Reporting on activities and achievement for the Upper Midwest and Great Lakes Landscape Conservation Cooperative in 2013.
LCCs have produced a wealth of informational documents, reports, fact sheets, webinars and more to help support resource managers in designing and delivering conservation at landscape scales.
Reporting on activities and achievement for the Western Alaska Landscape Conservation Cooperative in 2013.
This provides a summary of the 9 projects selected for funding in response to the Gulf Coastal Plains & Ozarks' Request for Proposals issued in 2013.
The capacity for evaporative heat dissipation has been largely overlooked in consideration of future species' distributions, but varies greatly across terrestrial vertebrate taxa and will have a critical influence on species persistence in many environments.
This document describes the major activities the Western Alaska Landscape Conservation Cooperative (Western Alaska LCC) will undertake during the federal fiscal years (FY) of 2014 and 2015 (FY14 and FY15), summarizing their rationale and key components. The FY spans from October 1st to September 30th of each year. For context, we begin with an overview of the Western Alaska LCC’s activities from inception (2010) to date.
The Grasslands - Landscape Conservation Design approach outlined in this report is centered on a set of actions and principles that will help resource agencies and stakeholders work collaboratively to identify Great Plains Landscape Conservation Cooperative (GPLCC) landscape goals and management objectives, threats to shared resources, science priorities and conservation opportunities.
Rick Nelson provides a summary of the steering committee meeting, Jeff Stoner outlines a potential energy concept project and requests comments and feedback from the team. Larry Gigliotti discussed the human dimensions proposal topic alongside Megan Cross. Johann Walker presents progress on land-use change proposal, and Ashley Spratt provides an update on communications activities including the Midwest landscape conservation communications network, DOI Banking on Nature roll-out, and annual report development.
This document answers those burning questions that people often ask about the LCC network.
Currently, two REAs have been completed within the Deset LCC boundary (Sonoran and Mojave Basin and Range). REAs covering Madrean Archipelago and Chihuahuan Desert ecoregions were started in FY12. REA are landscape assessments that look across an ecoregion to gain an understanding of ecological conditions and trends; natural and human influences; and opportunities for resource conservation, restoration, and development. They seek to identify important resource values and patterns of environmental change that may not be evident when managing smaller, local land areas.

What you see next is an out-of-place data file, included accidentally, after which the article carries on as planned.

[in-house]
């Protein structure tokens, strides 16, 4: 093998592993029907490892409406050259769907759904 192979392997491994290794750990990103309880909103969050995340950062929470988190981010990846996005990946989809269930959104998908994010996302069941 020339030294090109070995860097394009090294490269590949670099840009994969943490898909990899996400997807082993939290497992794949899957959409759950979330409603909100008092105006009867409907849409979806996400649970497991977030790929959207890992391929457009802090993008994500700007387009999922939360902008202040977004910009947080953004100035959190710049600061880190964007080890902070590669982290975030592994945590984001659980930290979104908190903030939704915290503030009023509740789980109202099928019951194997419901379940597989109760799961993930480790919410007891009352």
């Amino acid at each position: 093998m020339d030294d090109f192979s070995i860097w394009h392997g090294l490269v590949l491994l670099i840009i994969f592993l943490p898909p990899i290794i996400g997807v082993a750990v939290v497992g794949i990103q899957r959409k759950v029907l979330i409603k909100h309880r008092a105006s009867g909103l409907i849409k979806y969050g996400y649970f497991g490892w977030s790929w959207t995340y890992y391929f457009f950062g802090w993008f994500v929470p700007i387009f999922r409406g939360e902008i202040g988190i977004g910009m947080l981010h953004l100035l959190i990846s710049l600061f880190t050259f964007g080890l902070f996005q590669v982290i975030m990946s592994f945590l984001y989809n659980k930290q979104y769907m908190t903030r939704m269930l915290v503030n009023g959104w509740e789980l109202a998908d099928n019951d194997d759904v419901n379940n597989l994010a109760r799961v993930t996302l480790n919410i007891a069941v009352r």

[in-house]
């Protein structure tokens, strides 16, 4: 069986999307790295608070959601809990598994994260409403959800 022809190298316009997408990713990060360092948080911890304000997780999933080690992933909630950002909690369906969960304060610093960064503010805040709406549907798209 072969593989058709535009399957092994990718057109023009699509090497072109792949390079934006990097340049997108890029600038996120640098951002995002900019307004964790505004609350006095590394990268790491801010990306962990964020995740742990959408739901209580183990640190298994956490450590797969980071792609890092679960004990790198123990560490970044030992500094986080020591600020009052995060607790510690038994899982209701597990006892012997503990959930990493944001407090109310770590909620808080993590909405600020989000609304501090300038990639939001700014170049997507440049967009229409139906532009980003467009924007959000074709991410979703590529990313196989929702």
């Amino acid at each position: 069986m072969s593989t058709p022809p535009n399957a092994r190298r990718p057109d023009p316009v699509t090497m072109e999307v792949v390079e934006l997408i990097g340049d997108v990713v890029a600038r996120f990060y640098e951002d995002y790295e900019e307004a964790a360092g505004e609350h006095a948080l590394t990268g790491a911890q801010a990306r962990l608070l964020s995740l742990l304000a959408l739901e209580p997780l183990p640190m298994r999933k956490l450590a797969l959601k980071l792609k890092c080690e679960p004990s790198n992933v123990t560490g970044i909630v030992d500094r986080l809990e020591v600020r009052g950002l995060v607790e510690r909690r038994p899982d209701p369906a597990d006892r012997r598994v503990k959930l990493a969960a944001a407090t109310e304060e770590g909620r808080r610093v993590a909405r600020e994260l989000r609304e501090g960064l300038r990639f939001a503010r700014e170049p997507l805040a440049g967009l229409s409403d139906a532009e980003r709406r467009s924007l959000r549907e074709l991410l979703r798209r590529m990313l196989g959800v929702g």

Scenario Planning from Construction of Narratives to Evaluation of Options
Anne discusses her involvement in the Plains and Prairie Potholes Landscape Conservation Cooperative (LCC).
Technical Committee webinar with special focus on prioritization of human dimensions/habitat loss projects, discussion on upcoming steering committee meeting, Web site development and online workspace/LCC communications.
The Nature Conservancy and hosted by the Southern Rockies LCC.
Presented on Thursday August 15th at 11:00 a.m. to noon (MT)
The Southern Rockies LCC (SRLCC) funded The Nature Conservancy to complete a comprehensive vulnerability assessment identifying species and ecosystems most at risk from climate change. The assessment included a set of habitat adaptation strategies for priority species, such as the Gunnison sage-grouse. As a final product, local demonstration projects were designed and installed.
Shifting temperature and precipitation trends coupled with changing agricultural practices have the potential to influence water quality across broad geographies, from America’s cornbelt to the farming communities of the Great Lakes. Researchers with U.S. Geological Survey, a strong partner in landscape conservation efforts, have recognized the overwhelming volume of scientific research that pinpoints some of the interactions among climate change, agriculture and water quality across communities where farming is a strong social, economic and cultural influence.
The GNLCC Science Plan builds off the Governance Charter and Strategic Conservation Framework. The Science Plan explains and instructs how to apply the Conservation Framework and achieve landscape goals through an adaptive management approach by describing:
Kevin Doherty (FWS) discusses a project that a number of LCC's and JV's are collaborating on entitled "Development of an Automated Process to Identify Conservation Critical Land-use Change with High Resolution Satellite Imagery". This project will develop methods, software and IT infrastructure designed to enable all of us to effectively utilize the NextView commercial high-resolution satellite imagery available to federal agencies via cooperative agreement with the National Geospatial-Intelligence Agency (NGA).
Lisa McCauley and Mike Anteau with U.S. Geological Survey discuss ongoing research on the interactions of consolidation drainage and climate on water-level dynamics, wetland productivity, and waterbirds. Supported by the Plains and Prairie Potholes Landscape Conservation Cooperative, the research aims to identify how changes in water availability in the prairie pothole region has impacted species like the piping plover, and the overall ecological integrity of this important Midwest natural resource.